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As the saying goes, it’s impossible for an Englishman to open his mouth without making some other Englishman hate or despise him. This is especially true when the Englishman speaking is in a post-1998 rock band. So I have to look overseas for my kicks. And Sweden is always a good bet. Take Levande Död - I have no idea what mainman Erik Lahti is singing about and you know what, it means I can RELAX. (Happiest Place, the label putting out Upp Til Kramp, posit Lahti as some kind of lyrical genius - and though I lack the apparatus to be able know if this is true or not, I believe them. Because his DICTION is great. Don't laugh! It's more than half the battle.)
Was trying to think for ages what the album, especially Side 1, reminds me of, and it's the Go-Betweens...the songwriting, the zig-zagging understated guitar heroics, the acerbic edge-of-flatness vocals (which sound like a more unhinged, and, er, considerably more Swedish, Robert Forster), the effortless blurring of hot-blooded rock’n’roll expressionism with post-punk poise and detachment.. yeah! This is the stuff. Fans of The Servants and Felt will feel right at home as well. I guess ALL these bands have their roots in Television-worship and there is NOTHING wrong with that. It’s a crowded field, though, and for a band to make a record of this ilk in 2019 that passes muster the tunes and performance and production have to be nigh-on faultless, and above all (whether or not you understand the lyrics) they have to make you believe they're not just a bunch of cunts. Guess what - the Död gone done it!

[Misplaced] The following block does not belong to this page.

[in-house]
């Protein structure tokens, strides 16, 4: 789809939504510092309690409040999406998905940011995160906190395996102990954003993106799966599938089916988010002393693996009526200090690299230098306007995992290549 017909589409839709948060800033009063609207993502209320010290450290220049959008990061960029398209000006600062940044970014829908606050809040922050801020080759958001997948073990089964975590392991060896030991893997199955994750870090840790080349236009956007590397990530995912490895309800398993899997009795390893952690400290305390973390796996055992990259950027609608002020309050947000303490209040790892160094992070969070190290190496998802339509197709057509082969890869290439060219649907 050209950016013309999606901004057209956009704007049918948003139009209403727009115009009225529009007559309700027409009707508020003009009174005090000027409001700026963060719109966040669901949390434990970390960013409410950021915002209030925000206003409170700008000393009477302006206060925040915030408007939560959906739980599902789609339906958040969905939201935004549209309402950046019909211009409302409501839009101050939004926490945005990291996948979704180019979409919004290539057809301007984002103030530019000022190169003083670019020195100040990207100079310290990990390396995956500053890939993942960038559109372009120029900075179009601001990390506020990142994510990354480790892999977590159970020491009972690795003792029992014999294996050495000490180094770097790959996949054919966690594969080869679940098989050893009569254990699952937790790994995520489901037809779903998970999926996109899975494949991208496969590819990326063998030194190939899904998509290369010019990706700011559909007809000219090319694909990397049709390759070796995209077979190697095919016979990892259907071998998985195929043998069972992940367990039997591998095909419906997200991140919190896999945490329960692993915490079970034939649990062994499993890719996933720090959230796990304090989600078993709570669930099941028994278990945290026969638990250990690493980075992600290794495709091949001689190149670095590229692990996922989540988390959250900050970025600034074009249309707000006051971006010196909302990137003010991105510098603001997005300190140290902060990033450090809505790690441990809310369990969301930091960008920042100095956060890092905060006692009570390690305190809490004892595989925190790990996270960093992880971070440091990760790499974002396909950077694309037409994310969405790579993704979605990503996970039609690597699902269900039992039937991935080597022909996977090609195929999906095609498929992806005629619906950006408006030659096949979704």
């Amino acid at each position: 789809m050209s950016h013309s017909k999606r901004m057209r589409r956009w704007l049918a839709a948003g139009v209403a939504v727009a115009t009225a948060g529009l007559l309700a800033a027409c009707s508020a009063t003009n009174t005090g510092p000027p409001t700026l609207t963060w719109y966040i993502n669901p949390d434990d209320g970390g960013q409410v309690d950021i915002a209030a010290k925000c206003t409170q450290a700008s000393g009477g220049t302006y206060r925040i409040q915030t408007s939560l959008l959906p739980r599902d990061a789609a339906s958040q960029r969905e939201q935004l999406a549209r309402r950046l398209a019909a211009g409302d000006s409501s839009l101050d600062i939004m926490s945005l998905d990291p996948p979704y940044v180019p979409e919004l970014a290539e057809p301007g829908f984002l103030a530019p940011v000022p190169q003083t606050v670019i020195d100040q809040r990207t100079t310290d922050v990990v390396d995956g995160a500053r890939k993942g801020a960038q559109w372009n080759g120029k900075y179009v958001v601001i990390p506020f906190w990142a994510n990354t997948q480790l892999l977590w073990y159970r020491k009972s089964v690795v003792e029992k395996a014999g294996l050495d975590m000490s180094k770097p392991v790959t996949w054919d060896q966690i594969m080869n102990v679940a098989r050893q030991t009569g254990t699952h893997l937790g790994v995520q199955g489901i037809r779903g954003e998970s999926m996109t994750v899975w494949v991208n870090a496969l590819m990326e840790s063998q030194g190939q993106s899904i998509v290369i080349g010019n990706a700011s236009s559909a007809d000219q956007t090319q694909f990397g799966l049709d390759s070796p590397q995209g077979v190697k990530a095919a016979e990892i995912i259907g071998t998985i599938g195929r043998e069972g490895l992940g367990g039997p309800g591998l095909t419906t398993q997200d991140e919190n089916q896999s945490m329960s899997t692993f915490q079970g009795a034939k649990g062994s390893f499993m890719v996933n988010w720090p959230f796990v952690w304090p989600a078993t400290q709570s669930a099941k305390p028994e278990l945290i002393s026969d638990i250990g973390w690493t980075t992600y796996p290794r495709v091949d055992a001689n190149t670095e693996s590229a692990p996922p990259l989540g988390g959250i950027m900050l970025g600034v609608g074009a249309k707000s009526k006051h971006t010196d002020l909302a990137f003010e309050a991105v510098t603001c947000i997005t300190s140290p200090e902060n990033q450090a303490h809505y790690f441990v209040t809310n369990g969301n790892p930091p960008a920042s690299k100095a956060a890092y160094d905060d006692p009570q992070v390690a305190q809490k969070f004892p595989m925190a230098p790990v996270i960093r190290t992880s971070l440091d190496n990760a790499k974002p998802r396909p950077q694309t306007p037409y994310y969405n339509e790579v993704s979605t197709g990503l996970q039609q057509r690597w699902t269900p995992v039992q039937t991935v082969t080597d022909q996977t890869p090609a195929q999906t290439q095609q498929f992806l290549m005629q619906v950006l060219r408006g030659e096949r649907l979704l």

Yeah them SONGS....repetitive, stripped-down, but hook-laden and with an ear for disembowelling minor chord shifts, the first side is more chewy, more rock, the second side more minimalist and experimental, approaching the kinda dubbed-out new wave nailed by Monokultur on their recent self-titled barn-burner for FFFM. Gleaming boy-girl duet 'Kristaller och knogjarn' sounds like some perfect Japanese post-punk oneaway soon to be reissued by Bitter Lake. There's a pretty louche, nonchalant, smacked- or eccied-out feel to the whole thing - but the tone is never particularly gloomy or despairing, this is really one of those records you stick on to improve your mood, not worsen it. Music for the bleary low-achieving in-between days that constitute 95.5% of your waking life.
In the space of a few weeks it’s gone from being a record that sounded, you know, good, to feeling like a TALISMAN, something to help ward off the forces of darkness and drudgery we all must. Makings of a classic! At least until I learn Swedish.